The biggest surprise is that, to a large degree, these two communities have merged. Big banks, insurance companies, railways, and retailers now accept that open source is a valuable source for technology and they are willing to adopt it. And the open source community is now respecting big enterprises as a valuable destination for the technology and are collaborating with each other and helping deliver products that meet their needs. For example, taking security and reliability much more seriously. That’s the change that I didn’t see coming: these two communities of software  development have come to accept one another and build from one another and to some extent have merged.

insideBIGDATA: Now that Hadoop has reached this 10 year milestone, what stage in its lifespan do you feel we’re in right now? More years ahead?

Doug Cutting: My thought on software is, as long as it’s evolving it’s alive, and as soon as software stops evolving it’s dead. Hadoop is clearly still evolving and the ecosystem around it is thriving. We’ve now got Spark, and other open source projects, that are driving many new uses cases. We are going to continue to see this trend for a long time. This is the new world of enterprise software: a loose confederation of open source projects, with some standards – either APIs or file formats or so on – which developers can integrate, so that you can replace and add new ones to the stack and the stack itself can evolve.

In the past, you had these big companies that control core platforms and sold them, and they had little incentive to even try to develop anything  different or to evolve that platform fundamentally. Now the platform is controlled by the community of users. They are the innovators who develop new products that are essentially hypotheses of whether the market might adopt them. Then we see what gets adopted and then that becomes the new standard part of the platform. Any particular component may not last forever, some might last a long time, some might not, but this new style, this Darwinian style, of creating software for enterprises and industries, I think, is here to stay.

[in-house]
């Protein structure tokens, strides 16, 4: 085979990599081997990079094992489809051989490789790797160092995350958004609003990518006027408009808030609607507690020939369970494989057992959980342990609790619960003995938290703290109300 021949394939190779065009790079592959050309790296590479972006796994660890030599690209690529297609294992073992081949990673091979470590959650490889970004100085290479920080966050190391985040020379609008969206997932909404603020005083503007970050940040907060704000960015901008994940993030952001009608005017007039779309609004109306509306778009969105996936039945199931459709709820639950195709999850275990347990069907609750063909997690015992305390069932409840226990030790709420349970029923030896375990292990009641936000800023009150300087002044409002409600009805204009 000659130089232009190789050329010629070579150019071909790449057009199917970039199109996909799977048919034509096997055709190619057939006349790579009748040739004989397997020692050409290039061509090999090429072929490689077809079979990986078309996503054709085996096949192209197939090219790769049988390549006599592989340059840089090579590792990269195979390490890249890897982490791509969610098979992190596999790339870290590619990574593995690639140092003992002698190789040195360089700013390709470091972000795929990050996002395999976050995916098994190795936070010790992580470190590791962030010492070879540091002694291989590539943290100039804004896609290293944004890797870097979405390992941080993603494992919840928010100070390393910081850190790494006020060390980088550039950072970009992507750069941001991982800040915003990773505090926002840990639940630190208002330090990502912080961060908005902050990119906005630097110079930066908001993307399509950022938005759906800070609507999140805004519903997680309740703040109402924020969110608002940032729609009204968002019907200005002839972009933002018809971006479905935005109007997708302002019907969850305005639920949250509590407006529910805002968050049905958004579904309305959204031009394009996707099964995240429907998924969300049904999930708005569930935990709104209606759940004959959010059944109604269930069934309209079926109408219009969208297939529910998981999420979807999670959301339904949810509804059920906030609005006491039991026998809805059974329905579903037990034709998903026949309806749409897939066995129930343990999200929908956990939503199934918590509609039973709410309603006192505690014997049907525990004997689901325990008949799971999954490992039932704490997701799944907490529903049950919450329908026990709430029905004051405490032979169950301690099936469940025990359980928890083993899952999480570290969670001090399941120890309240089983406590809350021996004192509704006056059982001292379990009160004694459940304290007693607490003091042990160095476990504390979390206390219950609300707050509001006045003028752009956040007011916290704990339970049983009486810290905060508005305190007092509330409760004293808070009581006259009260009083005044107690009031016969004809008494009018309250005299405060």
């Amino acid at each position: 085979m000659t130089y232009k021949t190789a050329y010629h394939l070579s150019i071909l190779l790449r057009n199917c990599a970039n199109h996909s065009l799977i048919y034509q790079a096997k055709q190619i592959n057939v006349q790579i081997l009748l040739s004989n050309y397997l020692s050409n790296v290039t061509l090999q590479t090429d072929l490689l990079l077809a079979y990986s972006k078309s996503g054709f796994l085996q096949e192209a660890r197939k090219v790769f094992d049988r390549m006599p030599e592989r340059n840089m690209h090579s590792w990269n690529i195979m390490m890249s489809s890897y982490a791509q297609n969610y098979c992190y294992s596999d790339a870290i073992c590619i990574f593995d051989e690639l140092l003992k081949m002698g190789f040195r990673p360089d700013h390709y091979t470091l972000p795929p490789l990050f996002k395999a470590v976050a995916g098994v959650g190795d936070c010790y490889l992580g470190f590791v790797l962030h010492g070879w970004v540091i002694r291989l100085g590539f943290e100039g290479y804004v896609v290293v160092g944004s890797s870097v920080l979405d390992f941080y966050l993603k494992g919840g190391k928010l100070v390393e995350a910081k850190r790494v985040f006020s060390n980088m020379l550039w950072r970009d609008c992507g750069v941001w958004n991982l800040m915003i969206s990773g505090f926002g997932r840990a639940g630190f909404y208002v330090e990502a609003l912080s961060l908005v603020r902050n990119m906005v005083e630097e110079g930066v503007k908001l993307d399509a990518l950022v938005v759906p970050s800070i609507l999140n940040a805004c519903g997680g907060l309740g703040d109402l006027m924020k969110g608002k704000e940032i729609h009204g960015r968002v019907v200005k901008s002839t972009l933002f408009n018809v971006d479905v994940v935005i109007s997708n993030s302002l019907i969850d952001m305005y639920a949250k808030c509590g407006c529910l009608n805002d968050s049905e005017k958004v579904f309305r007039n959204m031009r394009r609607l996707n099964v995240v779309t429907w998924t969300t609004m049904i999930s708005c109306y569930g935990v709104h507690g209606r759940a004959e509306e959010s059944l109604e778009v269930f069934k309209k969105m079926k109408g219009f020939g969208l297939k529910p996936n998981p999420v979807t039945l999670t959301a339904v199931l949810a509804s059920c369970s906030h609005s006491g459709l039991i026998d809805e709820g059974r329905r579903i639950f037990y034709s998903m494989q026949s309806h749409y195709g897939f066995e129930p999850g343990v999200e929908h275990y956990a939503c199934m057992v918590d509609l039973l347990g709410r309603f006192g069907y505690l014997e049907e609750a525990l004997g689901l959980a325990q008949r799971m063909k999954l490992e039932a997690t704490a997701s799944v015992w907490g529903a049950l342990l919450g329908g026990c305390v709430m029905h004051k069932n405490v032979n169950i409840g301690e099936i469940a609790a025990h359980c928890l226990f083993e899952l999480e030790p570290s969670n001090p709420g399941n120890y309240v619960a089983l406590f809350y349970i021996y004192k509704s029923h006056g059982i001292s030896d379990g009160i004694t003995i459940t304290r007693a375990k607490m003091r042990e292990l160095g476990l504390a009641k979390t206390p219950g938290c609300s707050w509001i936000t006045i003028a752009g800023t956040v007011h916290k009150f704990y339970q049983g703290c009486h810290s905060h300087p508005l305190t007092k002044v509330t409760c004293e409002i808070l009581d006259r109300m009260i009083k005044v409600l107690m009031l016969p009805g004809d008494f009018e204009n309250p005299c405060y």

insideBIGDATA: How do you see Hadoop evolving in the future alongside with new execution engines like Spark?

Doug Cutting: It’s hard to know what’s going to strike the right nerve and what people are going to find useful at any given time. Most of the systems we have today are designed around the performance characteristics of existing hard drives and existing DRAM. When you change something that fundamental, the software systems need to evolve. I’m sure we’ll see some entirely new database systems built that really take advantage of this. So
that’s a big area to watch. Spark is a great execution engine, and that’s where we see most Spark adoption, as an execution engine on top of HDFS.

Spark is definitely interesting but there are a lot of things Spark isn’t. For instance, it isn’t a fulltext search engine; Solr assumes that role in the Hadoop world. You can run SQL queries against Spark, but it isn’t designed to be an interactive query engine; for that, there’s Impala. If all you need is streaming programming or batch programming, and you need an execution engine for that, Spark is great. But people typically want to do more than that they want to do interactive SQL, they want to do search, they want to do various sorts of realtime processing involving systems like Kafka. I think anyone who says Spark is the whole stack is doing a limited number of things.

I also think Kudu is very exciting and still evolving. It’s a new storage engine that offers a lot of lowlatency, randomaccess capabilities that HDFS doesn’t while still permitting the fast analytics that you can do on the flat files in HDFS. I think that’s going to be incredibly popular and it’s being embraced by a lot of different opensource projects already.